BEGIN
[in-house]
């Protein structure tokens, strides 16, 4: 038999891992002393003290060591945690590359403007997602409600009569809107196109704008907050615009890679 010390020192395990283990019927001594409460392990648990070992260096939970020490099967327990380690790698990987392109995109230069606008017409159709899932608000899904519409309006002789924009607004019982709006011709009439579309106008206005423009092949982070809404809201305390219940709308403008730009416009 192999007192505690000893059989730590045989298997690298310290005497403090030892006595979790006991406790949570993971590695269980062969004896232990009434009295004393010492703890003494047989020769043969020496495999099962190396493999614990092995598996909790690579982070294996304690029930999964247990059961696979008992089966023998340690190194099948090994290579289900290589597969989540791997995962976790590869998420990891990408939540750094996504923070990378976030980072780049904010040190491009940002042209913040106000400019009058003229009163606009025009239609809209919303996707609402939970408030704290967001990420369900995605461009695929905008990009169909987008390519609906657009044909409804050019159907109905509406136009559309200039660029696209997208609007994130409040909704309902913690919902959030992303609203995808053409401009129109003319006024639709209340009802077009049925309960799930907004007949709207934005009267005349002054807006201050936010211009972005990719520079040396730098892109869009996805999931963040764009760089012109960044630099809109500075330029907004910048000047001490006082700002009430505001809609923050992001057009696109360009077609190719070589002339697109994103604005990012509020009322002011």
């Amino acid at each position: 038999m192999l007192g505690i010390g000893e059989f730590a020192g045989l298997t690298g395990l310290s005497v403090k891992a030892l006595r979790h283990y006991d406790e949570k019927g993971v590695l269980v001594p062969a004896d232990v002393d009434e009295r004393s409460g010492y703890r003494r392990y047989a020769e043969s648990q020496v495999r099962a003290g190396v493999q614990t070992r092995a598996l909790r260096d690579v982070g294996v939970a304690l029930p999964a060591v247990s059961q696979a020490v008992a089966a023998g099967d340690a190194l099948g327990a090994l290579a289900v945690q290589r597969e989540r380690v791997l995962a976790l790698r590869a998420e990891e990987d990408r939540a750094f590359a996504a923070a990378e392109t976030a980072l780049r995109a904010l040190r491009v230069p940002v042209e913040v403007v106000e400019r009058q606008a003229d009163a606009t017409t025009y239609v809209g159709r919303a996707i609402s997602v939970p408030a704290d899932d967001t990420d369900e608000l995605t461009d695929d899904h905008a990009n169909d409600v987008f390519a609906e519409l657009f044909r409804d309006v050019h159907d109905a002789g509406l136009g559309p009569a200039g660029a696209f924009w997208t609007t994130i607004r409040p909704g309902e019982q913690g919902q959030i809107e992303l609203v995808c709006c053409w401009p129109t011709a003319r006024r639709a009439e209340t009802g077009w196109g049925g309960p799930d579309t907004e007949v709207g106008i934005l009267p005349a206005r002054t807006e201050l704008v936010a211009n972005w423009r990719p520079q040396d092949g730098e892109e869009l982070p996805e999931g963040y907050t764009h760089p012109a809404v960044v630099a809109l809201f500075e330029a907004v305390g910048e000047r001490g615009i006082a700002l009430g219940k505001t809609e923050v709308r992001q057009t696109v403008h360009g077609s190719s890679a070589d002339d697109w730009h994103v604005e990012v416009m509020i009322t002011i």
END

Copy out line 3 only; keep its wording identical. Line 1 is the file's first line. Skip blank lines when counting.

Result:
């Amino acid at each position: 038999m192999l007192g505690i010390g000893e059989f730590a020192g045989l298997t690298g395990l310290s005497v403090k891992a030892l006595r979790h283990y006991d406790e949570k019927g993971v590695l269980v001594p062969a004896d232990v002393d009434e009295r004393s409460g010492y703890r003494r392990y047989a020769e043969s648990q020496v495999r099962a003290g190396v493999q614990t070992r092995a598996l909790r260096d690579v982070g294996v939970a304690l029930p999964a060591v247990s059961q696979a020490v008992a089966a023998g099967d340690a190194l099948g327990a090994l290579a289900v945690q290589r597969e989540r380690v791997l995962a976790l790698r590869a998420e990891e990987d990408r939540a750094f590359a996504a923070a990378e392109t976030a980072l780049r995109a904010l040190r491009v230069p940002v042209e913040v403007v106000e400019r009058q606008a003229d009163a606009t017409t025009y239609v809209g159709r919303a996707i609402s997602v939970p408030a704290d899932d967001t990420d369900e608000l995605t461009d695929d899904h905008a990009n169909d409600v987008f390519a609906e519409l657009f044909r409804d309006v050019h159907d109905a002789g509406l136009g559309p009569a200039g660029a696209f924009w997208t609007t994130i607004r409040p909704g309902e019982q913690g919902q959030i809107e992303l609203v995808c709006c053409w401009p129109t011709a003319r006024r639709a009439e209340t009802g077009w196109g049925g309960p799930d579309t907004e007949v709207g106008i934005l009267p005349a206005r002054t807006e201050l704008v936010a211009n972005w423009r990719p520079q040396d092949g730098e892109e869009l982070p996805e999931g963040y907050t764009h760089p012109a809404v960044v630099a809109l809201f500075e330029a907004v305390g910048e000047r001490g615009i006082a700002l009430g219940k505001t809609e923050v709308r992001q057009t696109v403008h360009g077609s190719s890679a070589d002339d697109w730009h994103v604005e990012v416009m509020i009322t002011i």